Alison! The bows? The bows!!! Haha- I guess I'm a sucker for schtick. I could've had a song at the end if they'd wanted- probably would've been in form with the production.

Anonymous said...

Perhaps you should have mentioned the OUTRAGEOUS ticket price.

Are we that bewitched by Gandalf?

Beckett would swivel in his grave.

Alison Croggon said...

Er... I did mention the ticket price (above). And yes, obviously, Gandalf has a fan club. I still can't get too exercised about a bunch of people seeing Beckett who wouldn't normally dream of going: maybe they'll think about seeing another if they enjoyed this one. And it's not as if the production actually traduces the play.

Anonymous said...

Right. Sorry. What you said.

Anonymous said...

The pleasures of being an award-winning freelancer: I'd have been shot for remarking publicly upon unattractive changes to my copy.

Alison Croggon said...

Ha! Well, as a well-trained journalist (and I was trained well, in an old-fashioned school) I know no one is indispensable. But I'm not the only freelancer who occasionally gives a small yelp of pain. I've yet to see a sub with a gun...

Laurence Strangio said...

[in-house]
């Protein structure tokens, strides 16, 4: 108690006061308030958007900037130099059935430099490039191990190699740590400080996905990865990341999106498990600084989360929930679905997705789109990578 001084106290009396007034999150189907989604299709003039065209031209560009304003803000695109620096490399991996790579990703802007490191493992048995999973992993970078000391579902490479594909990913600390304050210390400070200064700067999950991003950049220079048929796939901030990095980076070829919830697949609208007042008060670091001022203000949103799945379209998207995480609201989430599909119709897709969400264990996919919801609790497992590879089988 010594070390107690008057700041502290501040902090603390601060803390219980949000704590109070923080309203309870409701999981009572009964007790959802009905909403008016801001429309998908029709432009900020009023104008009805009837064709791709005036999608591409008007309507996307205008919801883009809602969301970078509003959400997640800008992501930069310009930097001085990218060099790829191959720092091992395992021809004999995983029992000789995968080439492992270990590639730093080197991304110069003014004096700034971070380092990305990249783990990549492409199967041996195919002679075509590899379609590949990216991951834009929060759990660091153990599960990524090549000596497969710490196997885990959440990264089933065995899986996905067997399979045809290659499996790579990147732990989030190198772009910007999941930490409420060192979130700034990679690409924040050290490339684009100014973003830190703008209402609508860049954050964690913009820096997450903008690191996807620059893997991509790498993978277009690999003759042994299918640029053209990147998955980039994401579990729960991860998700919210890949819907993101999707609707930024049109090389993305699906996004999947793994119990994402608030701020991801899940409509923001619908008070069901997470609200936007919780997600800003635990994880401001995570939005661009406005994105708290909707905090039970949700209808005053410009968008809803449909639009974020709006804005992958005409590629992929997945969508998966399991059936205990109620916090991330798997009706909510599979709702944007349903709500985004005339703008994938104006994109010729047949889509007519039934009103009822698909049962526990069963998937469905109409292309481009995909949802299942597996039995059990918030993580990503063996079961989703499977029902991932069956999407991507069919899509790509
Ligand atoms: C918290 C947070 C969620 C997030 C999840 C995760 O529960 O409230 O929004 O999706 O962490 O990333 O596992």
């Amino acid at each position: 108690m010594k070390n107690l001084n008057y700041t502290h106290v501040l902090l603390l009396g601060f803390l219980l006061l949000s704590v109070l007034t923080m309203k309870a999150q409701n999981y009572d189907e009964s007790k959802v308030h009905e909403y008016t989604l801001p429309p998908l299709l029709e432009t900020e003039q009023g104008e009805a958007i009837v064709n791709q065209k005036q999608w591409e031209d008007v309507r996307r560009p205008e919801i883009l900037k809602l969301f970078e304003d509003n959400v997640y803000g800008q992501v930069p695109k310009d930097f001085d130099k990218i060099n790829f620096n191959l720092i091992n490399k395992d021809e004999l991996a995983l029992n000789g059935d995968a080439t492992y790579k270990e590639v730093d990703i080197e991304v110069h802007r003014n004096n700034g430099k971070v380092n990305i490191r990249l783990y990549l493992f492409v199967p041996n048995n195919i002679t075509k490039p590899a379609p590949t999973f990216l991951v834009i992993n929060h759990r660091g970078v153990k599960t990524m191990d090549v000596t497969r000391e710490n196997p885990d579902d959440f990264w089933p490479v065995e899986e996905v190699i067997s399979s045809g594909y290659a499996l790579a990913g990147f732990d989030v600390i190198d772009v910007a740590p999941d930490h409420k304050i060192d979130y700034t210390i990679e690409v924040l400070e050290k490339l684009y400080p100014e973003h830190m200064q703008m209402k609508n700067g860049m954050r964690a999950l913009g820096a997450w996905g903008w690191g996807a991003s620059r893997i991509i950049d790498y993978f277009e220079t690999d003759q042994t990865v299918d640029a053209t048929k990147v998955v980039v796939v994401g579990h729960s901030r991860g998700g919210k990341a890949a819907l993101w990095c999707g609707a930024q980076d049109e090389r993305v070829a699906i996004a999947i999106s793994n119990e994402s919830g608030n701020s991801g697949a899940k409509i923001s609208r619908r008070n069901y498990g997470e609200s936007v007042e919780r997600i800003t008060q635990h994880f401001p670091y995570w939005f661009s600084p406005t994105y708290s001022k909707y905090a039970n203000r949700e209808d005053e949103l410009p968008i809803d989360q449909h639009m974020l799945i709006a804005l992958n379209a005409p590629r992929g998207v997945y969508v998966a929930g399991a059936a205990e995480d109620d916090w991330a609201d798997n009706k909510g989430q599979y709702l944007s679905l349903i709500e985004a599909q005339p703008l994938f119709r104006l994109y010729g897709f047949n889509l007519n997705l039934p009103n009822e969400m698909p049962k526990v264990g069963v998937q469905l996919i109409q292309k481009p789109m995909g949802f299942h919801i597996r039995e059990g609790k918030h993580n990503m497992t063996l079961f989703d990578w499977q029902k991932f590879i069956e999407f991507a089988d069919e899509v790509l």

Oh my, the encore bows (as in curtain call)?! Enough I say! Sadly they said it all to me - Flanagan & Allen, a soft shoe shuffle, a couple of hats tossed on from the wings just when we thought (or hoped) it was all over: this is Beckett served up as sentiment. Given the recent media hype about Sir Ian McKellen being mistaken for a homeless tramp on the streets of Melbourne there is precious little real humanity in this production. I feel the comic utterly overwhelmed the tragic in this 'tragicomedy' and given the Beckett Estate's notorious resistance to interpolations (remember the fuss about Neil Armfield's Belvoir St Godot?) i was amazed at the fussiness of things like the overt sound design (drum rolls, heavenly choirs, ominous rumbles as Sir Ian, sorry, Estragon crawls over the back wall at the start) and lighting effects (ethereal light through the stage door at back as the Boy pops up from the stage). All of these, along with other stage 'business' (hat gags, yawns and other japes) replaced the meticulously crafted actual business of waiting in Beckett's play and like you said, Beckett is funny without extra schtick. I agree that while the production doesn't actually traduce the play, it does reduce it. Many of the more horrific or tragic moments are either glossed over or just plain missed. Sitting between my own Vladimir & Boy (the venerable John Flaus & my son Felix) from my version last year at La Mama, I could palpably feel with them as moments of true depth passed by unregistered although never a chance was missed for a gag or joke. Pozzo was far from terrifying at any point (one wonders whether Callow's performance might have been) and Lucky's speech only built in it's final few moments rather than threatening to take over the stage (and there was plenty of stage to take over) or even the show as it should. Even Lucky's dance was a weird little overdone ballet (although I understand it was much simpler on the preview night!?). Most confusing of all to me was the sprightliness of these old music-hall tramps, sitting cross-legged with ease and with fast and fancy footwork when it suited them, yet Estragon still complains about his boots and feet and Vladimir about his prostate (and let's not forget the soft-shoe encore - if only we could). Go figure!? This may all sound like the complaint of a Beckett purist but certainly isn't. I'm all in favour of reinventing Beckett, but in the service of the play and it's ideas please. I like the idea of the show being set in the theatre - the references abound in the play - and our own production at La Mama was as well (some strange synchronicity last year). Nor am i against the humour in the work being highlighted. I'd just rather that it was the actual humour of the piece not interpolated gags and also that the terror, the tragedy and the humanity of the work are also allowed to shine through. As for it being a star vehicle - what else did we expect? I suppose I hoped that it wouldn't be just that. As Vladimir says: " 'Hope deferred maketh the something sick.' Who said that?" Or in Estragon's opening line: "Nothing to be done."